Following the Russian model, the Turkish authorities are increasing their efforts to consolidate power through online censorship culminating with the recent ban of the Wikipedia website. Officials have stated that the block was carried on under a law that allows filtering for national security and public safety purposes.
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The British Home Secretary, Amber Rudd, has stated that she believes that end to end encryption, particularly for messaging services such as Whatsapp, should be accessible by authorities.
These comments were made shortly in the aftermath of the terror attack in London when an individual drove along the Westminster Bridge killing three people and injuring dozens before crashing the car and getting out to stab a policeman. The assailant was then shot dead.
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Trump’s slogan “Make America great again” became, among others, make America a great privacy invader. We say this because of some recent news that concerned us deeply. Senate Republicans voted a law against online privacy that gives Internet Service Providers the right to sell their clients browsing activity without their consent. Yes, you read it right.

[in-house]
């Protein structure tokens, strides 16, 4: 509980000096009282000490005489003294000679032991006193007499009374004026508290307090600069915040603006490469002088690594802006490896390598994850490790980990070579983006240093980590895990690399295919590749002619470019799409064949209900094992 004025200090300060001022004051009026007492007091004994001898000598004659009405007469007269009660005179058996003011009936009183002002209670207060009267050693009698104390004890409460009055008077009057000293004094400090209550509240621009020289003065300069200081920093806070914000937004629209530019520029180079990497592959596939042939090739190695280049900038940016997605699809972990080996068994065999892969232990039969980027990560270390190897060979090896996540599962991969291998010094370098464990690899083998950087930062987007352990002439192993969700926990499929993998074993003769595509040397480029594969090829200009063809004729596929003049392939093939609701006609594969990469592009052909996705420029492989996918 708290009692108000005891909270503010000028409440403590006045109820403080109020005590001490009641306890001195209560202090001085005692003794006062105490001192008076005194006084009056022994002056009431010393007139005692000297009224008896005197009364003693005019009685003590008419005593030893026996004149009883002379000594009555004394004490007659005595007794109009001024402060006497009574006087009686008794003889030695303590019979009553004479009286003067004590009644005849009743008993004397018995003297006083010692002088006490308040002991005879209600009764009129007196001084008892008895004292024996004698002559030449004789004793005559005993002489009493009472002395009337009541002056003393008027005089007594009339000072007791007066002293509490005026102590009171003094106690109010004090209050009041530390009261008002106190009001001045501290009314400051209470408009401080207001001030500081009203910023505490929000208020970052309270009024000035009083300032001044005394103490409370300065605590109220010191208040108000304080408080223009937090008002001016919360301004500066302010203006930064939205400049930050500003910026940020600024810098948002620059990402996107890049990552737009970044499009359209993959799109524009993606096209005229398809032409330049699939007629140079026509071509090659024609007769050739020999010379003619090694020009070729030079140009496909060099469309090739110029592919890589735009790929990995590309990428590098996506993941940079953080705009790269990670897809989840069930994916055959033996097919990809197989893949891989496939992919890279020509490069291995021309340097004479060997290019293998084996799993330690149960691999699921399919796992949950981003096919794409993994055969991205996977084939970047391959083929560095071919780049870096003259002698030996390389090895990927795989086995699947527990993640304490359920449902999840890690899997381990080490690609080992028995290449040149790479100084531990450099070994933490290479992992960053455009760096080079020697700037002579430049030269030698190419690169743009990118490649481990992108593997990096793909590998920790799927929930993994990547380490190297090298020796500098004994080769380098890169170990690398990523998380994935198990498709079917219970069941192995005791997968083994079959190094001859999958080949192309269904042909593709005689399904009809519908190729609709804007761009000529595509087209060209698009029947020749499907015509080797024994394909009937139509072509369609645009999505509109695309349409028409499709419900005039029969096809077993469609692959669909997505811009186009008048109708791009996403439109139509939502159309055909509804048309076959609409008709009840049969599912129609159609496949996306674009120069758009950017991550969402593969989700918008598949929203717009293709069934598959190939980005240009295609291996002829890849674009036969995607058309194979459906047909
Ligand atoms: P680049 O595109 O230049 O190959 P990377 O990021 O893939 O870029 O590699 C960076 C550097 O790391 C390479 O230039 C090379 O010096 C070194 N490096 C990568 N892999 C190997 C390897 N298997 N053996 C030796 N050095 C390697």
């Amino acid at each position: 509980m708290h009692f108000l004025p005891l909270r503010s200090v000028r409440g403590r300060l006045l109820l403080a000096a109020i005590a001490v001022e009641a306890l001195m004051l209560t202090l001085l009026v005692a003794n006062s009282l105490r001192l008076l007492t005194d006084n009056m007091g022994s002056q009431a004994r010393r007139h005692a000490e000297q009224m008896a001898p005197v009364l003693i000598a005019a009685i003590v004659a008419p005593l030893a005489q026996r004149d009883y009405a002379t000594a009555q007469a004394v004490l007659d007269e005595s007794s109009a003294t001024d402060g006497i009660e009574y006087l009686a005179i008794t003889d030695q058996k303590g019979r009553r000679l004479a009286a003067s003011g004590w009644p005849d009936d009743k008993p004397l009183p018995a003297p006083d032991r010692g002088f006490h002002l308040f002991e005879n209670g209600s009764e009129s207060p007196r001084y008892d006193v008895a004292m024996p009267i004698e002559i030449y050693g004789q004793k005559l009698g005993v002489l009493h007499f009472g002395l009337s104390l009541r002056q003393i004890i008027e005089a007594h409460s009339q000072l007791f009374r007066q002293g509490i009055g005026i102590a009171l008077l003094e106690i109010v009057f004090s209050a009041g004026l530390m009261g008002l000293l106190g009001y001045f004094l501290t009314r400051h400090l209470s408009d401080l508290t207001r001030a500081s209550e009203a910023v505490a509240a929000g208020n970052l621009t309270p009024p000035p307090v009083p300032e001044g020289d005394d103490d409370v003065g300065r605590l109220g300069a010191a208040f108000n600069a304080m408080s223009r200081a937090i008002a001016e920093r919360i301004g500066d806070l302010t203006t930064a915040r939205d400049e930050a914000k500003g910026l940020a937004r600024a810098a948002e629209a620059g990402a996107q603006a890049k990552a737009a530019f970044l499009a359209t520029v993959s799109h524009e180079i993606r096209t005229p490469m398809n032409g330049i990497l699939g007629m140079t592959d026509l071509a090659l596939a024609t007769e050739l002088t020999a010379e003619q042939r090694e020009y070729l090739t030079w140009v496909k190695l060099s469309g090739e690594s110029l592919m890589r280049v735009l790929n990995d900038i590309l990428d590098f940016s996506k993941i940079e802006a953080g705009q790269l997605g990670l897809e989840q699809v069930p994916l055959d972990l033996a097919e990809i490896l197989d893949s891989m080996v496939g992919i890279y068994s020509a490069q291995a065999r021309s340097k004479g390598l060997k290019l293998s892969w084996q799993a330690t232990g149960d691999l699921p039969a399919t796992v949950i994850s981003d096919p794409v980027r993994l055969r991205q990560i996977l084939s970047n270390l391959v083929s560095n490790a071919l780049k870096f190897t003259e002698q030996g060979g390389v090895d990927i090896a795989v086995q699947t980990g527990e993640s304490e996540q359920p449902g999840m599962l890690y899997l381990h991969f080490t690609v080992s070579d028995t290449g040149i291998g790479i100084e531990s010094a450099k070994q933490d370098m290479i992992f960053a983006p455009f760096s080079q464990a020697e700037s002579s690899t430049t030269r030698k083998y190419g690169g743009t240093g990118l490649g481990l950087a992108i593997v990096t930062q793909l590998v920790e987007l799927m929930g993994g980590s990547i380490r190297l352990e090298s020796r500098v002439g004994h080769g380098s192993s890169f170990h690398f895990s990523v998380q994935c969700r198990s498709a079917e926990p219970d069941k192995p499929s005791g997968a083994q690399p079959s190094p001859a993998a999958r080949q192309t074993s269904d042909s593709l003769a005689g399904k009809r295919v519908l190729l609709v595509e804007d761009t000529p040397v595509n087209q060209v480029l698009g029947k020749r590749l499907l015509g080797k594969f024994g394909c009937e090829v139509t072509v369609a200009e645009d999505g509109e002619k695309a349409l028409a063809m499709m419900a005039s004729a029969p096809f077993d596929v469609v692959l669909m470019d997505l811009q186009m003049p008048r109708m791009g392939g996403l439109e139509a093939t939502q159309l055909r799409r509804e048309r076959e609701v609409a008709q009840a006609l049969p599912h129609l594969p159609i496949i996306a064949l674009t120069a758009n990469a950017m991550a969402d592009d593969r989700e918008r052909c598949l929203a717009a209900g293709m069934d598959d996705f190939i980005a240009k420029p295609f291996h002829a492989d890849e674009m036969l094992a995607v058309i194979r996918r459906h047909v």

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It seems that, regarding online privacy, Europe no longer walks on steady ground. And the threat doesn’t come from outside enemies as you might think, but within its borders, from the same authorities that were supposed to protect it. The first country that made this dangerous and controversial step was UK with highly criticized IP Bill that will allow Police and government agencies to access private date of its citizens any time they see fit. And now is Germany’s turn. Interior Minister Thomas de Maiziere proposed a bill that will limit the right of the German citizens to protect their online privacy.
Continue reading “German bill limits online privacy”